For gardening enthusiasts, cultivating tomatoes in containers is always a pleasant and rewarding experience. However, the results can also be disastrous. Failure can occur for reasons beyond your control (e.g., tomato blight, unpredictable climatic conditions, etc.). Still, some common mistakes (made even by experienced gardeners) may also be the cause.
The following are some mistakes you should learn to avoid in order to improve your chances of getting a good harvest from your container tomato garden.
Using containers that are too small
When growing tomatoes in containers, you want to use the biggest containers you can find. Larger containers hold more soil, which holds water more effectively. Moreover, more soil translates to more nutrients for your tomatoes. A consistent supply of food and water is important for growing healthy tomatoes and obtaining rewarding harvests.
Using too much or too little water
As mentioned above, it is imperative that you water your tomato plants adequately. Too much water will drown the plants; too little water leads to blossom end rot. Generally, an inconsistent supply of water results in stressed plants, split tomatoes and blossom end rot. It is therefore important to maintain a consistently balanced moisture level that is damp rather than wet.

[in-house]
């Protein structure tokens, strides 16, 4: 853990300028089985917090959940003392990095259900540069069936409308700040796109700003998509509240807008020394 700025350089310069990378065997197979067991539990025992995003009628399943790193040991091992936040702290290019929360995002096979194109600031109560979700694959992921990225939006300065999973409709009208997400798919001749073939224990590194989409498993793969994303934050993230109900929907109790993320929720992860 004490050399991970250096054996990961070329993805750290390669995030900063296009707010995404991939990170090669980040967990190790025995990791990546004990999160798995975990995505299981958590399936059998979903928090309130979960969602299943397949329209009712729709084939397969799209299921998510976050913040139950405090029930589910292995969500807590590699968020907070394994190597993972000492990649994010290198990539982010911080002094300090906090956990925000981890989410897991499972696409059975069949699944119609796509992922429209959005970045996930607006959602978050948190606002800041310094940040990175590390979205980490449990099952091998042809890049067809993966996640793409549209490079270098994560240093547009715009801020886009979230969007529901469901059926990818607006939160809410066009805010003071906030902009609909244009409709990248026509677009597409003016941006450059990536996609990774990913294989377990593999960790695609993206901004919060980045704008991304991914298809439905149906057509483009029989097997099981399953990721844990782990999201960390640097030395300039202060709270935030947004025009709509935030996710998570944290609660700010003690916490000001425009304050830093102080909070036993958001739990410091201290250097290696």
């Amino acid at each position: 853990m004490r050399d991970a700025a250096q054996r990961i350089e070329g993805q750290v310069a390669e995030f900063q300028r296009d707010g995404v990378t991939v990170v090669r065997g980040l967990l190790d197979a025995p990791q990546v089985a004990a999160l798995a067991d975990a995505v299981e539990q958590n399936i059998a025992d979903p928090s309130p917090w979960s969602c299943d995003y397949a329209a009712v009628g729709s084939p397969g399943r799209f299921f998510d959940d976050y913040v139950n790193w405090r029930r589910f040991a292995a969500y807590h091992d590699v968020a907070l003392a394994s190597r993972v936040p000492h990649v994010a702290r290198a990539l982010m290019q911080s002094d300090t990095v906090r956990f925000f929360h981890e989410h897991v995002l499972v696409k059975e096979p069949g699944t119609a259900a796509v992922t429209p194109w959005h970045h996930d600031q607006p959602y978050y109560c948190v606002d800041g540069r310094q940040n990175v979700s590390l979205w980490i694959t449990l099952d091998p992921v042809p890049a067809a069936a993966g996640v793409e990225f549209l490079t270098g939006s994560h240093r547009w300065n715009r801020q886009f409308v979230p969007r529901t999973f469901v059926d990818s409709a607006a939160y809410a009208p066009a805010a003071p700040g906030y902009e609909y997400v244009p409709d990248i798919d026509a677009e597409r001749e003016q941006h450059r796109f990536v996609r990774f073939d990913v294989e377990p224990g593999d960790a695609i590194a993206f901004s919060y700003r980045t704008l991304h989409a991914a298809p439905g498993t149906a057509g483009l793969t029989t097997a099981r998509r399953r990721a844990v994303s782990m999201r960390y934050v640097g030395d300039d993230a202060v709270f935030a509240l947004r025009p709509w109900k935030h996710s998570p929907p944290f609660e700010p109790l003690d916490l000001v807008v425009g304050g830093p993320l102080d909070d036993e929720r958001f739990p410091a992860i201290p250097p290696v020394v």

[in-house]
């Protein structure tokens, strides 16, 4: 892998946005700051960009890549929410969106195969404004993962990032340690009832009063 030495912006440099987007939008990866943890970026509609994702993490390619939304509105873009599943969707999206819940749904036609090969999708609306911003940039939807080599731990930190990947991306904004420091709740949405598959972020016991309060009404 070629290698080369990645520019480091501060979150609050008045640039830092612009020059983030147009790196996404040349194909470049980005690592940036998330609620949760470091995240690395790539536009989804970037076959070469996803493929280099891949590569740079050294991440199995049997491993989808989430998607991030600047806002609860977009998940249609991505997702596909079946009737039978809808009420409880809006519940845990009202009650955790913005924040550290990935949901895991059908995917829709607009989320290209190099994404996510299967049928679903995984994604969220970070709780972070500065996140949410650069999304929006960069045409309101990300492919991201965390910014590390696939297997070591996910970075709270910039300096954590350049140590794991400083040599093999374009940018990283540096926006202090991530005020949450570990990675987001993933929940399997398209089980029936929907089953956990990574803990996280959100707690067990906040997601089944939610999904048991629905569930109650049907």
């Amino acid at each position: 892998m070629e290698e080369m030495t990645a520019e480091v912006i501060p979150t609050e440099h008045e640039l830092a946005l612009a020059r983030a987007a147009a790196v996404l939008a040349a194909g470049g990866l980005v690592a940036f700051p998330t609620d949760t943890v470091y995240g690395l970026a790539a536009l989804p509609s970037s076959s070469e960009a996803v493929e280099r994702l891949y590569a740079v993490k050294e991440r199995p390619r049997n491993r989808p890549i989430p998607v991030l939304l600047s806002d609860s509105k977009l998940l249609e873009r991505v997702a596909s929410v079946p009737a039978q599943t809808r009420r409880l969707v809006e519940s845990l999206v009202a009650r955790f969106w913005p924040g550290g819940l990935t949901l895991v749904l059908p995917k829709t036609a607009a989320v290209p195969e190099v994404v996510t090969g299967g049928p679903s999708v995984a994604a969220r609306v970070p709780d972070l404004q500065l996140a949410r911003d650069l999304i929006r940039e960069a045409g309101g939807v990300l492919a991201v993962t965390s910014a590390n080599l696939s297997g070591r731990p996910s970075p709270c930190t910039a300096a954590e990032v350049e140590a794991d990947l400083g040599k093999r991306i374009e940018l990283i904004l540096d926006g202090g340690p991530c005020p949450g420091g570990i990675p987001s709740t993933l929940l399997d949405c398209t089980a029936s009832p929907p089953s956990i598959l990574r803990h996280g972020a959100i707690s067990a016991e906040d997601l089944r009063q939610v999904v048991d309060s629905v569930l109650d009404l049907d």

Maintaining this level of moisture in your soil is not easy if you’re using regular planters instead of self-watering planters. If you’re using regular planters, check whether the soil is damp before adding more water. This is done by putting your finger about an inch or two into the soil – about the length from the tip of your finger to your second knuckle. If the soil feels dry to the tip of your finger, add more water.
Proper drainage is paramount when learning how to grow tomatoes. Your pot should have large holes at the bottom to drain out excess water. Use “pot feet” if your planter is on a non-porous surface such as your patio. To ensure that all the roots, including the ones at the bottom of the planter, get watered, add water until it begins to drain out of the bottom. For the best results, however, use self-watering pots.
The right amount of water for your tomato plants depends on the weather among other things. The potting soil type, planter size, humidity, heat and wind all determine how frequently you need to water your tomato plants. A large tomato plant might need to be watered once or twice a day by mid-season. Make sure the soil is properly soaked when watering the plants. Avoid wetting the leaves because this may result in fungus.
Don’t bother using expensive water crystals. In any case, some tests have shown that they are not effective enough to justify the cost.
Caging or staking too late
This is among the most common mistakes. Your tomatoes may grow faster than you realize and by them time you think about caging or staking them, they’re already too big. It is always a good idea to install your stakes or cages before the plants become too big.